But Aerin does defeat Agsded through her courage and cunning, and at least partly as a result of her physical skill. It is also important to note that McKinley spends a portion of each of these books describing the physical training of both Harry and Aerin. Neither woman is a natural athlete, but both become exceptionally skilled at fighting with swords on horseback, largely through their sweat and determination.

The Hero and the Crown is a well-written and exciting fantasy tale; it is also a love story. McKinley includes an unusual moral twist in the story by providing Aerin with two lovers—one is her mortal husband Tor, who makes her queen of Damar; the other is the magician Luthe, who waits patiently for her to live with him after Tor's death, since they are both immortal. Without going beyond the bounds of appropriate adolescent material, McKinley is also quite open about Aerin and Luthe's sexual relationship, which exists before, and presumably after, Aerin's marriage to Tor.

Recently, I taught The Hero and the Crown in my senior college-level Women and Literature class. Although most of my students are no longer adolescents, they enjoyed the book and many of them had suggestions about teaching it to young adult readers. Some of their comments, which might easily apply to McKinley's other novels, follow:

"In having Aerin slay the dragons that threaten her kingdom, McKinley destroys the myth that only male heroes can do battle with dragons, a myth that has been perpetuated since the time of Beowulf and Grendel."

"I think that McKinley's book, in many ways, could shatter and transcend some of the stereotypes that hold people down even today … while not flawless in her transcendence of stereotypes, McKinley certainly calls into question prevailing ideas of society."

"Adolescents have such a looks-oriented mentality. It is hard for them to imagine that anyone else does not feel that looks are the most important thing … when I read that ‘the helmet on her head blackened and fell away, and most of her hair vanished’ (108), I was terribly upset…. In spite of the fact that she has managed to slay a huge dragon, it is difficult for an adolescent reader to get past the fact that she gave up her beautiful hair to do so…. I think it would be a good idea to spend some time discussing the fact that what few features Aerin has which might be considered beautiful, in the traditional sense of the word, are destroyed by her dragon-killing efforts … In the end Aerin is not strikingly gorgeous, but she is queen, and two men are madly in love with her. Kind of makes beauty seem less important, doesn't it?"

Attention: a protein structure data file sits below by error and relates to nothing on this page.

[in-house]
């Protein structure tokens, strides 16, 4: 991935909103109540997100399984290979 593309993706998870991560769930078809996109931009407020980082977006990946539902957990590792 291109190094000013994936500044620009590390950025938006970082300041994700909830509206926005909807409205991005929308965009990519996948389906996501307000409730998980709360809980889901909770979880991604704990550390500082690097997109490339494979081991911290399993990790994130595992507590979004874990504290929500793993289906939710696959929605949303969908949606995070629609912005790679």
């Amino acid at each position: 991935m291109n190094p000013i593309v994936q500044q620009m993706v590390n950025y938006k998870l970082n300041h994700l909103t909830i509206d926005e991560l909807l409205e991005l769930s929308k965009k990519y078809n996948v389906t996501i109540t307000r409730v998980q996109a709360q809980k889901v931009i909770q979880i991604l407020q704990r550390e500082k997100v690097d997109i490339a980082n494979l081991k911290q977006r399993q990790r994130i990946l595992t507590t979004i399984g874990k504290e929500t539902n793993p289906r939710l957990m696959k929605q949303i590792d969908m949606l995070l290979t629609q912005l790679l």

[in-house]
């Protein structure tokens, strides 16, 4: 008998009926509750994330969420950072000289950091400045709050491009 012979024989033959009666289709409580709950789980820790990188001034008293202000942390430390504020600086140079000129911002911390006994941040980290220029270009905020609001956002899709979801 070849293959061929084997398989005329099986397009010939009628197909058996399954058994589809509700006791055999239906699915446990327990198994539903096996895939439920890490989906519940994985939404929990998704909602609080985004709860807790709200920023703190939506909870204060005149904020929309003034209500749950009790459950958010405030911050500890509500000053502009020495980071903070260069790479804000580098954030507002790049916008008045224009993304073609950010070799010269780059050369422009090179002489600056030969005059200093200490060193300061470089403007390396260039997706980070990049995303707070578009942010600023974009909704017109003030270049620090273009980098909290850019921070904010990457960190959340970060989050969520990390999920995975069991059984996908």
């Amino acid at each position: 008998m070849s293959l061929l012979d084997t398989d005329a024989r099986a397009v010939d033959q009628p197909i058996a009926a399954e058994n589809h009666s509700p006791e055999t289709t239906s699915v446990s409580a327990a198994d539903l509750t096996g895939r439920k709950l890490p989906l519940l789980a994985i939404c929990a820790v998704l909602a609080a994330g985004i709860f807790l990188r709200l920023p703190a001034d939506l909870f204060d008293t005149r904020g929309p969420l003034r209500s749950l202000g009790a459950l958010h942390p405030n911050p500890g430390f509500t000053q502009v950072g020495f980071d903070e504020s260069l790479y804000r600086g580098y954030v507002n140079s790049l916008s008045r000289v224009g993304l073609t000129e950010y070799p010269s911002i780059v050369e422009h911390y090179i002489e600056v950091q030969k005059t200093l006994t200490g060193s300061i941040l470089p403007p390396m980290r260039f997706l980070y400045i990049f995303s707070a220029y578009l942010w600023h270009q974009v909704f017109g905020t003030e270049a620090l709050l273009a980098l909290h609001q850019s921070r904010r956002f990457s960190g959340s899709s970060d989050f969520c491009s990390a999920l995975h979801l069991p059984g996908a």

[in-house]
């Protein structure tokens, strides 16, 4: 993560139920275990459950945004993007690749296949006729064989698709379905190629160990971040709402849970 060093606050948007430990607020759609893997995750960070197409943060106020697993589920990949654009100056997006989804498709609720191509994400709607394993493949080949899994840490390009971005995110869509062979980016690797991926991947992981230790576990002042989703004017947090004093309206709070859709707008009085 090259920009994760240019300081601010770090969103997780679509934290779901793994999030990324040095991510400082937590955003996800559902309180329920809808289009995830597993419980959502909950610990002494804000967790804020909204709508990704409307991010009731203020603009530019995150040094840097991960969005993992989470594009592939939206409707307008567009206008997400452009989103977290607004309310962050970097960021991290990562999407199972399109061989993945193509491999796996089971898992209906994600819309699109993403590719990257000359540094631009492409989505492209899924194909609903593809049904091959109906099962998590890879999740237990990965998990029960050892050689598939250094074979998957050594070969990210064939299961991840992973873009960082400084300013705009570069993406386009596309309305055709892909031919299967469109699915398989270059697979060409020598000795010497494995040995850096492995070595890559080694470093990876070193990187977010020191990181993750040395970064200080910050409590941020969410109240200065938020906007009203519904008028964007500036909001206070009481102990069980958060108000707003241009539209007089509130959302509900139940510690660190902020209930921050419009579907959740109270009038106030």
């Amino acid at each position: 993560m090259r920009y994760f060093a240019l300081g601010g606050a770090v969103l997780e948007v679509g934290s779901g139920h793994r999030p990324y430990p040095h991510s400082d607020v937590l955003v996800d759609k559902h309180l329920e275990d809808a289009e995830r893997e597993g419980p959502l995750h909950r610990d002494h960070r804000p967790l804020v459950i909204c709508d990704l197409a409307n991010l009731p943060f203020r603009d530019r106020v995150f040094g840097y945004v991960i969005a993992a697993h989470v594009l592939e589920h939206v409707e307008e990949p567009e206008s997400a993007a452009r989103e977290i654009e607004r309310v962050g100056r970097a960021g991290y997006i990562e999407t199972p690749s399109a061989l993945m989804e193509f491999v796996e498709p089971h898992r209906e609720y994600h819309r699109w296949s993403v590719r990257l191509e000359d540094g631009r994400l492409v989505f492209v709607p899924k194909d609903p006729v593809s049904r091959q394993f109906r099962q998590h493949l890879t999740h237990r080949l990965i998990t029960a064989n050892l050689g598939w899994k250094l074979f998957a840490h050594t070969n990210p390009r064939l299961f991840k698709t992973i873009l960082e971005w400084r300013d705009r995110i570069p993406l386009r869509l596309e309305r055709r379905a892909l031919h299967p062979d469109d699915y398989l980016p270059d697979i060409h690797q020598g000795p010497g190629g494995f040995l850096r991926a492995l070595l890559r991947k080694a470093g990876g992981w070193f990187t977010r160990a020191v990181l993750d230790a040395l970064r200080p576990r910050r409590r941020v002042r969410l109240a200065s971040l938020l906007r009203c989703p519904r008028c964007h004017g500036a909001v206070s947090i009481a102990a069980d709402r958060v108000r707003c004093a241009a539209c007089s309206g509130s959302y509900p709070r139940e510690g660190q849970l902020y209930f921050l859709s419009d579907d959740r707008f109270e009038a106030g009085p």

"This story sticks with the very American idea that personal achievement is superior to inherited status. Aerin doesn't appreciate the position she was born into until she feels she has accomplished something worthy of earning her that place…. She also mentions … the importance of self-confidence in the process of education; that if you feel worthy and deserving and capable, you will be open to learning. This is an important topic to address especially to girls dealing with that crucial crossroads of middle-school where whatever self-confidence they might have had in elementary school is knocked out from under them. I think this book has much to say to those girls who aren't and don't want to be the beautiful Galanna, those girls who float shyly along hoping to remain unnoticed. I also think it has a lot to say to the Galannas of the world, and to all the little boys out there who would benefit just as much from a deeper understanding of the potential that girls/women have. A self-confident, productive, motivated, strong, courageous, heroic women doesn't just do herself or her gender good, but she does the whole world good."

"McKinley gives her female readers someone to admire and gives her male readers an action figure other than a male, and she shows them two men that love an athletic, strong woman…. Aerin's strength is another attribute that teenage girls need to see a role model have and use."

"An interesting aspect of the novel is Aerin's sexual maturation…. The most important point that should be stressed to young adults is that Aerin becomes a mature young woman who is confident of herself before she has a sexual relationship…. Another point that should be discussed is her relationship with Luthe. Their relationship goes much deeper than sex alone. They have a strong friendship and a true spiritual bond that teaches them both how to admit their love…. Aerin and Tor's relationship is similar…. This topic might embarrass young adults in a classroom setting, but who else is able to talk to them about the dynamics of a healthy sexual relationship?"

Sexuality becomes the centerpiece of McKinley's most recent Damarian book, Deerskin (1993) which she bases on the Charles Perrault fairy tale "Donkeyskin." In McKinley's version of the tale, the princess Lissla Lissar spends her early life completely overshadowed by her magnificent parents; but, when her mother dies (seemingly because she cannot bear to lose even a bit of her beauty to aging), Lissar's father begins to take an unnatural interest in her. Lissar, like McKinley's other female heroes, has an awkward and lonely adolescence, where her only friend is her fleethound, Ash; but she begins to show her mother's brunette beauty. After her coming-out ball at seventeen, Lissar's father publicly announces that he will marry her. When she locks herself in her room for three days, he eventually breaks in and rapes her three times.